Accommodation is available at the Summit venue (Misty Hills Country Hotel, Conference Centre and Spa). Accommodation rates (in South African Rand) vary between R890 and R12,000 per person per night. Accommodation rates include breakfast.

There are also accommodation available very near to the Summit venue. Accommodation rates vary from R375 to R750 per person per night.

For more information and the preliminary programme, please visit our website:  African Library Summit 2011


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This came from the IFLA listserv.
We are pleased to announce that the application for Master of Science in Library and Information Studies is now open. Graduate School of Library, Information and Media Studies at the University of Tsukuba is the first and only institution in Japan that offers an English Master’s program in Library and Information Science.

Master Course of Science in Library and Information Studies (English Program)

Objectives of Education
The objective of this two-year Master’s program is to educate international students in Library and Information Science. This course will provide a comprehensive education based on multidisciplinary fields of study, encompassing the fundamental and applied subjects in Library and Information Science. Students will also develop their research skills in the multidisciplinary fields of managing diverse information resources.
List of courses
http://www.slis.tsukuba.ac.jp/grad/elis/ELIS_Courses_2011.pdf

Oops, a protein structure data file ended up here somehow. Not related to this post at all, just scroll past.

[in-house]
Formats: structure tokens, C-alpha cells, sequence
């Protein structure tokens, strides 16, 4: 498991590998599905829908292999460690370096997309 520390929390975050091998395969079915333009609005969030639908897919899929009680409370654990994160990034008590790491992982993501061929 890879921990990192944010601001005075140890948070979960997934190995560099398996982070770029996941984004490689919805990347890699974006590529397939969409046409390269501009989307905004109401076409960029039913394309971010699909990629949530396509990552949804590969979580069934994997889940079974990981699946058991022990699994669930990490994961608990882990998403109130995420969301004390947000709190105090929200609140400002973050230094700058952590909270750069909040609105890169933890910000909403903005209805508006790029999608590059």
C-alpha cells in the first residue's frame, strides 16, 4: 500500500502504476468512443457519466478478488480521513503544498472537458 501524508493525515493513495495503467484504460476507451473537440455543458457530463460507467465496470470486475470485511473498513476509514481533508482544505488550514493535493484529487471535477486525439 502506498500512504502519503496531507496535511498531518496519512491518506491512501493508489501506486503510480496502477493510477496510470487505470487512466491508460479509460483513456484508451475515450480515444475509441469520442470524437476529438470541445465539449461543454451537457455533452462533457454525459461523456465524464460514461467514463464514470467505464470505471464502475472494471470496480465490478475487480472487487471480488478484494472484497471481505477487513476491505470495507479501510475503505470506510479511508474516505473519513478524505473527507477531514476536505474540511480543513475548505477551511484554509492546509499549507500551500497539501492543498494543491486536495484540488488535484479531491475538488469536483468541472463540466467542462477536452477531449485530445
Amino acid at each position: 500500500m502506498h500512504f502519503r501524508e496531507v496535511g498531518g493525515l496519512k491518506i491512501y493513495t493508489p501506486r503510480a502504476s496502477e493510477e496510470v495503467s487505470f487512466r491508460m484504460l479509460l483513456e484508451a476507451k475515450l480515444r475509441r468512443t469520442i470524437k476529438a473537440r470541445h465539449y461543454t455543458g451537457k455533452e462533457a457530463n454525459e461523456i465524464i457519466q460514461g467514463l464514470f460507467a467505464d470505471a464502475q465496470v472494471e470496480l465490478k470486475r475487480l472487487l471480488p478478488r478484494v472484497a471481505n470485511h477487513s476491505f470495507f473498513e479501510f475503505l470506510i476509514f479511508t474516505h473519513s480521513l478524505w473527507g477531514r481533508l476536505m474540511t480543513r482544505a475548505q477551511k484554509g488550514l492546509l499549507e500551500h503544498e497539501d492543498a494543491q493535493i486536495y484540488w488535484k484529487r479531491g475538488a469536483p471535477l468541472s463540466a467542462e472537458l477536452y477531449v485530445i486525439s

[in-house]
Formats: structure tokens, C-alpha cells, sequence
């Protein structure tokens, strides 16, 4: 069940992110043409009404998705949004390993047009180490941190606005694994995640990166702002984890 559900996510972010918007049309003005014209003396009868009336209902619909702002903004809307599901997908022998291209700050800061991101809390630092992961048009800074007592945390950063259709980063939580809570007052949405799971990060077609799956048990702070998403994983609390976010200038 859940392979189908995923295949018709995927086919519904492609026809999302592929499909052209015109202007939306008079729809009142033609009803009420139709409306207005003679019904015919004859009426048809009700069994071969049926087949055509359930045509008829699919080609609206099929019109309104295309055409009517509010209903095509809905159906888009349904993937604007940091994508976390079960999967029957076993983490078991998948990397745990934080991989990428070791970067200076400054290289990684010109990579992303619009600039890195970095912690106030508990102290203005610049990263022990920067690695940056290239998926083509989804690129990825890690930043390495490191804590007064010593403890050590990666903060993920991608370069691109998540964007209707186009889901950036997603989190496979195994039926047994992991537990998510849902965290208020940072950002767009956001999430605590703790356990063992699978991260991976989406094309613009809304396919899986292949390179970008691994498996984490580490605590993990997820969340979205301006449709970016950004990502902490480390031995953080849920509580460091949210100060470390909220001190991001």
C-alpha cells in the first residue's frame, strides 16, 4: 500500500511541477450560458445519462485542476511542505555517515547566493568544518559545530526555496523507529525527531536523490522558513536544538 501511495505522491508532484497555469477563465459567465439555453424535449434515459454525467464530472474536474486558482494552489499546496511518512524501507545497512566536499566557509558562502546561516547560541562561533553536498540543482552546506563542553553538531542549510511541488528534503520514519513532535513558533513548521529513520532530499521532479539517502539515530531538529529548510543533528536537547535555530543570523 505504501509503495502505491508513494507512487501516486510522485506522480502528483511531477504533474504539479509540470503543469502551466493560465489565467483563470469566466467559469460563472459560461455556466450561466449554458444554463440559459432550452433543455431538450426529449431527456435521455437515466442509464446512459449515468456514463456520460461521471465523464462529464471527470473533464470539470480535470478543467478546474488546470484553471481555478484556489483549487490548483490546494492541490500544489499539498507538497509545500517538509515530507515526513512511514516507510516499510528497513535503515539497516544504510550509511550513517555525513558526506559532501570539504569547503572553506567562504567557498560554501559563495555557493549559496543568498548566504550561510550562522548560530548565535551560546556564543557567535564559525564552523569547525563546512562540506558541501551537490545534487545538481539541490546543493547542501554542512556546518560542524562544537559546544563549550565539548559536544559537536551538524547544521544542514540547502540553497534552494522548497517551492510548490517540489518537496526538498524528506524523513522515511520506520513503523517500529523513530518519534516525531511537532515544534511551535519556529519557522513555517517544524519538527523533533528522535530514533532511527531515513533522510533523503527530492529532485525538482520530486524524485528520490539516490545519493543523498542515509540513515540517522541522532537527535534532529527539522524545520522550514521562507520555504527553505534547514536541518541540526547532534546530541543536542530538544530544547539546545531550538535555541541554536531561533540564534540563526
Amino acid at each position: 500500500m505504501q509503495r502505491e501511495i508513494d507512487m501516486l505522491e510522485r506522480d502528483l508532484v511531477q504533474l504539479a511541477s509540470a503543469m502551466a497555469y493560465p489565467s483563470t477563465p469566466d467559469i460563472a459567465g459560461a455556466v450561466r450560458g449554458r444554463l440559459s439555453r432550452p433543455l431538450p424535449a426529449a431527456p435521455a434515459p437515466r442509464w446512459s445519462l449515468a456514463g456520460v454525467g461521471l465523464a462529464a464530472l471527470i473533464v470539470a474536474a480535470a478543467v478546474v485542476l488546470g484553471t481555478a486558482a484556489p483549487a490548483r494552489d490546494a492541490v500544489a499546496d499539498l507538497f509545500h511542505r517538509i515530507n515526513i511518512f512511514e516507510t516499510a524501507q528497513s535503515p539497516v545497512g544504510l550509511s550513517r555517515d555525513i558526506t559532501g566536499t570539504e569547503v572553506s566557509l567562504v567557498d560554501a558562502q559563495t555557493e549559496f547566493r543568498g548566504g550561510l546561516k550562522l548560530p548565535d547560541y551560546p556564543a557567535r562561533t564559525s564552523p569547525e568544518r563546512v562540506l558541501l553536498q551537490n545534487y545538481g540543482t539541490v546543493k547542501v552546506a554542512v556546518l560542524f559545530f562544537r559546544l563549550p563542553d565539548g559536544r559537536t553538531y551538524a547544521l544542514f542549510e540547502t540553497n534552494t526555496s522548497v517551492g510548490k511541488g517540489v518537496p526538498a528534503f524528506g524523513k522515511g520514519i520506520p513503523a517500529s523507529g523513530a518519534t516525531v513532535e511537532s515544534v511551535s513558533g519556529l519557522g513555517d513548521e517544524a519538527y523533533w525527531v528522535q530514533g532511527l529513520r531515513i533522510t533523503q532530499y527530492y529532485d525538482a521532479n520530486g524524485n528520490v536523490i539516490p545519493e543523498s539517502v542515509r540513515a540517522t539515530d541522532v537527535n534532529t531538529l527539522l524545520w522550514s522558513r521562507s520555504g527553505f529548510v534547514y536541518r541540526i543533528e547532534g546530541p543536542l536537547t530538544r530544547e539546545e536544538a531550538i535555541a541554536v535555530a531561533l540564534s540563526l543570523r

How to apply
Please read the following Guidelines for Application carefully and follow the instruction in the document: http://www.slis.tsukuba.ac.jp/grad/elis/Guidelines_for_ELIS_Applications_2011.pdf
Contact
For any enquiry for the program, please contact us: elis-info@slis.tsukuba.ac.jp Graduate School of Library, Information and Media Studies, University of Tsukuba1-2 Kasuga, Tsukuba-city, Ibaraki-ken 305-8550, JAPAN

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I just finished reading today’s article from The Atlantic Why We Can’t Afford Not to Create a Well-Stocked National Digital Library System which highlights 9 reasons why the United States needs to jump out to DL bandwagon. Don’t worry — the article doesn’t advocate for abandoning traditional print collections, but rather for expanding and evolving the already existent reading practices.

The article goes on to discuss digital library set-ups around the world:

Europeans countries like France are–at least in terms of politicians’ rhetoric–closer than we are. There is even a Euro digital library portal. China has already amassed a huge digital collection, with six million books scanned as of 2006. A Wikipedia page lists dozens of government and nongovernment digital library projects, ranging from Project Gutenberg, probably the first, to the New Zealand Text Center.

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UN PublicationsAnnounced today, United Nations Publications launched their first application for the iphone. The first publications available are UN flagship titles such as ‘The Charter of the United Nations’, ‘The United Nations Today’, and ‘Universal Declaration of Human Rights’.

UN Publications is the main source for over 5,300 titles produced by the United Nations and its key agencies.

The apps — which can also be downloaded for the iPad — are available for a fee. For more information, see https://unp.un.org/MobileApps.aspx

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Aaron Schmidt  — referred to in Library Journal as a hard-core librarian “by friends because he is an avid mountain biker, rock climber, and extreme sports kind of guy”  — recently made an interesting post on the future of libraries in Finland from the Gates Foundation’s 2010 Global Libraries Peer Learning Meeting:

The libraries I saw have overcome their addiction to circulating content. Now they’re all about doing, making, publishing, working, and experiences revolving around content.

Instead of books people check out guitars. Or record music and edit music videos.

Another observation of Finnish libraries from Ari Katz at IREX from the same meeting.